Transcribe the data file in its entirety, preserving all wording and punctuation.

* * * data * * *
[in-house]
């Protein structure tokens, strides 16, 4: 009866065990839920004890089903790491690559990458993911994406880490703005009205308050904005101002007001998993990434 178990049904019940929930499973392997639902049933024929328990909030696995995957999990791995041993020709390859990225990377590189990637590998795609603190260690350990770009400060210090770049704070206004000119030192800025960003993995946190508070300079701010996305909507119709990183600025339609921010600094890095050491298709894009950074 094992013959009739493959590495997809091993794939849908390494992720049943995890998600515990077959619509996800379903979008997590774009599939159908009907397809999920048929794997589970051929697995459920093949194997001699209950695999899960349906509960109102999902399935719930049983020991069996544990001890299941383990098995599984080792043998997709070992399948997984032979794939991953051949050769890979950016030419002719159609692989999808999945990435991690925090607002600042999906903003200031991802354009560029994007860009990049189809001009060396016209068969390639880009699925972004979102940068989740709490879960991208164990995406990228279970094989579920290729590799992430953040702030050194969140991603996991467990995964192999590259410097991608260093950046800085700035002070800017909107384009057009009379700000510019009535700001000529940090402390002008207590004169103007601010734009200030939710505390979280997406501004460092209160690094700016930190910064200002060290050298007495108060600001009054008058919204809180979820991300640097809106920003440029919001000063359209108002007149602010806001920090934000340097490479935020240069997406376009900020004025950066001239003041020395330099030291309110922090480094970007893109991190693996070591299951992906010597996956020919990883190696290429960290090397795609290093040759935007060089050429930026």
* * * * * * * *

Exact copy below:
[in-house]
């Protein structure tokens, strides 16, 4: 009866065990839920004890089903790491690559990458993911994406880490703005009205308050904005101002007001998993990434 178990049904019940929930499973392997639902049933024929328990909030696995995957999990791995041993020709390859990225990377590189990637590998795609603190260690350990770009400060210090770049704070206004000119030192800025960003993995946190508070300079701010996305909507119709990183600025339609921010600094890095050491298709894009950074 094992013959009739493959590495997809091993794939849908390494992720049943995890998600515990077959619509996800379903979008997590774009599939159908009907397809999920048929794997589970051929697995459920093949194997001699209950695999899960349906509960109102999902399935719930049983020991069996544990001890299941383990098995599984080792043998997709070992399948997984032979794939991953051949050769890979950016030419002719159609692989999808999945990435991690925090607002600042999906903003200031991802354009560029994007860009990049189809001009060396016209068969390639880009699925972004979102940068989740709490879960991208164990995406990228279970094989579920290729590799992430953040702030050194969140991603996991467990995964192999590259410097991608260093950046800085700035002070800017909107384009057009009379700000510019009535700001000529940090402390002008207590004169103007601010734009200030939710505390979280997406501004460092209160690094700016930190910064200002060290050298007495108060600001009054008058919204809180979820991300640097809106920003440029919001000063359209108002007149602010806001920090934000340097490479935020240069997406376009900020004025950066001239003041020395330099030291309110922090480094970007893109991190693996070591299951992906010597996956020919990883190696290429960290090397795609290093040759935007060089050429930026």